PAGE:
There is quite a gap between "being involved" and "having a part". According to Don Coppersmith (one of the DES designers), the NSA, at some point, interacted with the IBM team, under the avowed goal to strengthen the algorithm. The NSA, at that time, still employed a substantial proportion of available cryptographers (this is no longer true), and had some knowledge of an as yet unpublished attack method, namely differential cryptanalysis. The NSA wanted to make sure that the new algorithm would resist such attacks. It turned out that the IBM team had also conceived the idea of differential cryptanalysis, and had already strengthened their design against it. So the NSA involvement reduced to asking the IBM researchers not to publish their findings.

(As Leibniz would have put it, scientific discoveries are floating in the air, and when you have a new idea, chances are that several other people have the same idea at the same time. It is thus pretty hard to keep ahead of the rest of the World in scientific areas.)

For the AES standardization process, NIST deliberately organized the whole competition as being very open; submitters were encouraged and even requested to publish all design criteria of their candidates. While one cannot logically preclude the possibility of bribery to inject a backdoor in one candidate, because it is very hard to prove a negative (that's the point about conspiracy theories: they cannot be rationally denied because they are beyond logic), most candidates, including the one finally chosen (Rijndael), had all their design elements fully explained, with no undisclosed dark area. Thus, NSA input in that matter was mostly a statement that they found nothing wrong with any candidate.

(Cryptographers are also human beings and, as such, may occasionally indulge in gossip. At that time, the gut feeling of most of them was that if there was an NSA-sponsored candidate, then it was MARS, mostly because that was Don Coppersmith and IBM again. In any case, that algorithm was not very popular because it was overly complex and hard to fathom. Rijndael's structure was a lot more simpler.)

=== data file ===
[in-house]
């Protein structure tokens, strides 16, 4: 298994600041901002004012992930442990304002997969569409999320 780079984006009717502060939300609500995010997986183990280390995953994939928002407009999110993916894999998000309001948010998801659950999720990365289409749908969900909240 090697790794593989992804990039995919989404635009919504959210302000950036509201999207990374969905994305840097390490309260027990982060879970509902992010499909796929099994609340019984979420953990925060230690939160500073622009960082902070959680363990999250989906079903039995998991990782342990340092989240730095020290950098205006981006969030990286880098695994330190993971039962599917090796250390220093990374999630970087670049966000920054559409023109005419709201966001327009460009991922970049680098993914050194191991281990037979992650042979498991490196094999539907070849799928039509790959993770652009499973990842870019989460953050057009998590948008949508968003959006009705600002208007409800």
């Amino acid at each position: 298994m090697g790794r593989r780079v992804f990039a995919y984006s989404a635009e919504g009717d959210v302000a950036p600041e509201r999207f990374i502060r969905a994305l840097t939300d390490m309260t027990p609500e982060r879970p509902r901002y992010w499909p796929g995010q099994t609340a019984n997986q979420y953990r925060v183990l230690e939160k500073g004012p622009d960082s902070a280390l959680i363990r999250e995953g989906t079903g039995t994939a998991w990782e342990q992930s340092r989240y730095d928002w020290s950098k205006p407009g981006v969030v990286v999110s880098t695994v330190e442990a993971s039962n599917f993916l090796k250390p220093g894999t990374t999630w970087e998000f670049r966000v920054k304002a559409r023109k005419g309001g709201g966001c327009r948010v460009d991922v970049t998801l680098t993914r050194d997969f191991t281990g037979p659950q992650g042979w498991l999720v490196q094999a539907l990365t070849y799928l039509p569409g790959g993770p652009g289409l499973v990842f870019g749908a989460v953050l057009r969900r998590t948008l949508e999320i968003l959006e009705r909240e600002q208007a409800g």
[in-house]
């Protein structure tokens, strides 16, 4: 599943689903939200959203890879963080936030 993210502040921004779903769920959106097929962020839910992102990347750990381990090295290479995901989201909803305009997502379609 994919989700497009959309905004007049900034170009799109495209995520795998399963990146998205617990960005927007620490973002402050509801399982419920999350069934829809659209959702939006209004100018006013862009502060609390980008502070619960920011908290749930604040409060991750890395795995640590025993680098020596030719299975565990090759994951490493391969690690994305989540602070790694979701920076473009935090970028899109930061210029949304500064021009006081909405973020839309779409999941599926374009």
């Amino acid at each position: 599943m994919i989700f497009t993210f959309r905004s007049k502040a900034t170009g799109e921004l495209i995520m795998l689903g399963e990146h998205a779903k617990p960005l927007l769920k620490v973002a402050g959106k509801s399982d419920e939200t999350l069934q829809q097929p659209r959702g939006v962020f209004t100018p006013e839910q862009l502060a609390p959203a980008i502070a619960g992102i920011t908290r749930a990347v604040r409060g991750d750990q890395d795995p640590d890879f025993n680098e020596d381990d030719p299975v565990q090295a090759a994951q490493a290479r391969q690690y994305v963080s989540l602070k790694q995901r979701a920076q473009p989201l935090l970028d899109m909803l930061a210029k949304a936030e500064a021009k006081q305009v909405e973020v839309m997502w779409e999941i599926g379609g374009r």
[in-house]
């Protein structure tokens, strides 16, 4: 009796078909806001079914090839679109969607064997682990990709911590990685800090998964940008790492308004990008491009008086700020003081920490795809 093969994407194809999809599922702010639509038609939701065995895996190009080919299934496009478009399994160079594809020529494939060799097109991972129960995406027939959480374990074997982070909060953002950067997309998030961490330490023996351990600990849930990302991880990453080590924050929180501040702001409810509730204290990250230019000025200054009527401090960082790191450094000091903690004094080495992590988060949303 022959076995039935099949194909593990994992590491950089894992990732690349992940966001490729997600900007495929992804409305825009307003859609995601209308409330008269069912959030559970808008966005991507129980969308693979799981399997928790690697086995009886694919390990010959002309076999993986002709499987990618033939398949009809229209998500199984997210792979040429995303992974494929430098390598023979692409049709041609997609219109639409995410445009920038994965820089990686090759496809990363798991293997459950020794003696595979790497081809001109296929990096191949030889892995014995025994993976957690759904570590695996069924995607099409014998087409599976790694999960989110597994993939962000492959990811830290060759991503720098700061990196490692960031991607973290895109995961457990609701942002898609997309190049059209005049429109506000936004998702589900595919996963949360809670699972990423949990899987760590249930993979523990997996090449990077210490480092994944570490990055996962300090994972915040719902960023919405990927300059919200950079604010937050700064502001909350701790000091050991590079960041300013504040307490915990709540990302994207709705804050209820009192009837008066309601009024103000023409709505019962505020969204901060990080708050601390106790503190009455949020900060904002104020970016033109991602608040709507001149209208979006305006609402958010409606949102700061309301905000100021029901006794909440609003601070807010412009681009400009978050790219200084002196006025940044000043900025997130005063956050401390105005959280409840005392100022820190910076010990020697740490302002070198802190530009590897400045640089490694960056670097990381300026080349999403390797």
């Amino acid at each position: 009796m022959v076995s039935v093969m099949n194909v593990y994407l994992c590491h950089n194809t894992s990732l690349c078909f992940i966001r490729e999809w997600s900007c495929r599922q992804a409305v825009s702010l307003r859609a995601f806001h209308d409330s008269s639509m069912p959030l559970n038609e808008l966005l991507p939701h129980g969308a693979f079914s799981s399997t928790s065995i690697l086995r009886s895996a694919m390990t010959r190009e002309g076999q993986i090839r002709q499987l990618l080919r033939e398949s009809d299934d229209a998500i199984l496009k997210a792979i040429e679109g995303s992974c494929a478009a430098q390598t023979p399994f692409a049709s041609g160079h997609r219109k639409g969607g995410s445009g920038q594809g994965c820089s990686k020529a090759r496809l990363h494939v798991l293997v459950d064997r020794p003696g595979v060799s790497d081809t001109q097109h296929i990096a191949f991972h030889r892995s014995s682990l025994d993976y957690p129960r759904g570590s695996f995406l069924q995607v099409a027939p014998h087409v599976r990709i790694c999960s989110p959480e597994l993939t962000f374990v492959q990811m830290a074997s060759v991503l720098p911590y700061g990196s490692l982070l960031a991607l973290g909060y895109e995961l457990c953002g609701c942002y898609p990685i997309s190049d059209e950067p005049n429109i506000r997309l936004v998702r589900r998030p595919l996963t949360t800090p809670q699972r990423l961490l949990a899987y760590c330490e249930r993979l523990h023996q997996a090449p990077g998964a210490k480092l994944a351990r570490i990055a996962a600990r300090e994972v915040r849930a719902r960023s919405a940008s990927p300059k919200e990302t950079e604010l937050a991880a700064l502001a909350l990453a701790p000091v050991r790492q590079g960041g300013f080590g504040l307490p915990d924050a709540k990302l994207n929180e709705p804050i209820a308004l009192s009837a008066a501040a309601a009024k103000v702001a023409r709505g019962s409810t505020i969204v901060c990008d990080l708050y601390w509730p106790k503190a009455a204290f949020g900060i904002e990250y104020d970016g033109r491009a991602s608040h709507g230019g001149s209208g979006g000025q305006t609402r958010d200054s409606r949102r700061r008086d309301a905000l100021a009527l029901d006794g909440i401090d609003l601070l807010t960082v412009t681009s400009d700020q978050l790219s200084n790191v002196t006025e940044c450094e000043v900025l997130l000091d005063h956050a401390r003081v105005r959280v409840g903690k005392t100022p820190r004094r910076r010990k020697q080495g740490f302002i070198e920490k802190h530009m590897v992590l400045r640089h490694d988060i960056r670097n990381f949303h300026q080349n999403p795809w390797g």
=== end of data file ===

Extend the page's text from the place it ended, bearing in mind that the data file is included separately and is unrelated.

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    Would it be worth noting the concept of a "nothing-up-my-sleeve" number? Such things may not allay conspiracy theories, but they do make them a lot less tenable.
    – supercat
    Oct 27 '15 at 21:07
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    NSA also talked IBM into reducing DES's key size, but that's a front door, not a backdoor. It's as overt as possible. en.wikipedia.org/wiki/… Oct 28 '15 at 4:46
  • @supercat: The concept of "nothing-up-my-sleeve" numbers has some subtleties. I am not overly fond of NUMS numbers because they seem to provide more security than they actually do. Oct 28 '15 at 16:59
  • @ThomasPornin: It's hard to judge the size of pool from which an NUMS number/sequence was chosen, but something like the fractional parts of the cube roots of primes starting with 2 doesn't seem like something that would have been drawn out of a very large pool of candidates, nor like something that would inherently have an exploitable structure. In any case, it might be worth mentioning the concept.
    – supercat
    Oct 28 '15 at 19:57

Back in late 1980s the NSA had a branch called the National Computer Security Center (It may still exist today). The job of this "center" was to help enterprises on the budding forefront of information technology stay secure. Some of the main things they did were: test hardware of major vendors for defects that could leave them vulnerable, test software of major vendors for vulnerabilities, and develop encryption techniques for use in the industry. Some of the encryption technology developed by this branch is still in use today. It is also important to note that this branch of the NSA is completely declassified. I highly recommend reading: The Cuckoo's Egg by Clifford Stoll as it goes very far in depth on how this branch of the NSA came about.